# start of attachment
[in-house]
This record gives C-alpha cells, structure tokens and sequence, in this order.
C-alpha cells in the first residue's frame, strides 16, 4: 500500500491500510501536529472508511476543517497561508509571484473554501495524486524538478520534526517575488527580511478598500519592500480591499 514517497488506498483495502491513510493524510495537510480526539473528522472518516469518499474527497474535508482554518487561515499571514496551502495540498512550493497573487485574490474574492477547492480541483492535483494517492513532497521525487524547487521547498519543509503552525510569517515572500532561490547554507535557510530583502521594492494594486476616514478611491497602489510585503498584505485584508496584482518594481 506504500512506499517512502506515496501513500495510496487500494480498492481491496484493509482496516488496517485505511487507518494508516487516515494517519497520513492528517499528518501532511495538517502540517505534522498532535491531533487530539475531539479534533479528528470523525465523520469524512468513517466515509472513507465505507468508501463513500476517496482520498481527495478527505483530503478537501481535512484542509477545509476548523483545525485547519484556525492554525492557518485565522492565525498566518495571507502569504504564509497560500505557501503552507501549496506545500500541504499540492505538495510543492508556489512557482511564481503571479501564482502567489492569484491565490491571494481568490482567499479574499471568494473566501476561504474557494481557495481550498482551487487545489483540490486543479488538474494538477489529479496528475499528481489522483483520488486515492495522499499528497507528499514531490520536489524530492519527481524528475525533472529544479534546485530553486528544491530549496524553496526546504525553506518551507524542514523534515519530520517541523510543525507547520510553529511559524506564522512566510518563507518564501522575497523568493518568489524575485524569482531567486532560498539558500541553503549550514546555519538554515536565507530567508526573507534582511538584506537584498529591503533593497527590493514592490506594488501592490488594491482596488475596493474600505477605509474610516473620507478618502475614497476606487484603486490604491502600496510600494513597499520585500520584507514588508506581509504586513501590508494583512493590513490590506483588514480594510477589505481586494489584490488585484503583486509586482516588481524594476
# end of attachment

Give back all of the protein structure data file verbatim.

[in-house]
This record gives C-alpha cells, structure tokens and sequence, in this order.
C-alpha cells in the first residue's frame, strides 16, 4: 500500500491500510501536529472508511476543517497561508509571484473554501495524486524538478520534526517575488527580511478598500519592500480591499 514517497488506498483495502491513510493524510495537510480526539473528522472518516469518499474527497474535508482554518487561515499571514496551502495540498512550493497573487485574490474574492477547492480541483492535483494517492513532497521525487524547487521547498519543509503552525510569517515572500532561490547554507535557510530583502521594492494594486476616514478611491497602489510585503498584505485584508496584482518594481 506504500512506499517512502506515496501513500495510496487500494480498492481491496484493509482496516488496517485505511487507518494508516487516515494517519497520513492528517499528518501532511495538517502540517505534522498532535491531533487530539475531539479534533479528528470523525465523520469524512468513517466515509472513507465505507468508501463513500476517496482520498481527495478527505483530503478537501481535512484542509477545509476548523483545525485547519484556525492554525492557518485565522492565525498566518495571507502569504504564509497560500505557501503552507501549496506545500500541504499540492505538495510543492508556489512557482511564481503571479501564482502567489492569484491565490491571494481568490482567499479574499471568494473566501476561504474557494481557495481550498482551487487545489483540490486543479488538474494538477489529479496528475499528481489522483483520488486515492495522499499528497507528499514531490520536489524530492519527481524528475525533472529544479534546485530553486528544491530549496524553496526546504525553506518551507524542514523534515519530520517541523510543525507547520510553529511559524506564522512566510518563507518564501522575497523568493518568489524575485524569482531567486532560498539558500541553503549550514546555519538554515536565507530567508526573507534582511538584506537584498529591503533593497527590493514592490506594488501592490488594491482596488475596493474600505477605509474610516473620507478618502475614497476606487484603486490604491502600496510600494513597499520585500520584507514588508506581509504586513501590508494583512493590513490590506483588514480594510477589505481586494489584490488585484503583486509586482516588481524594476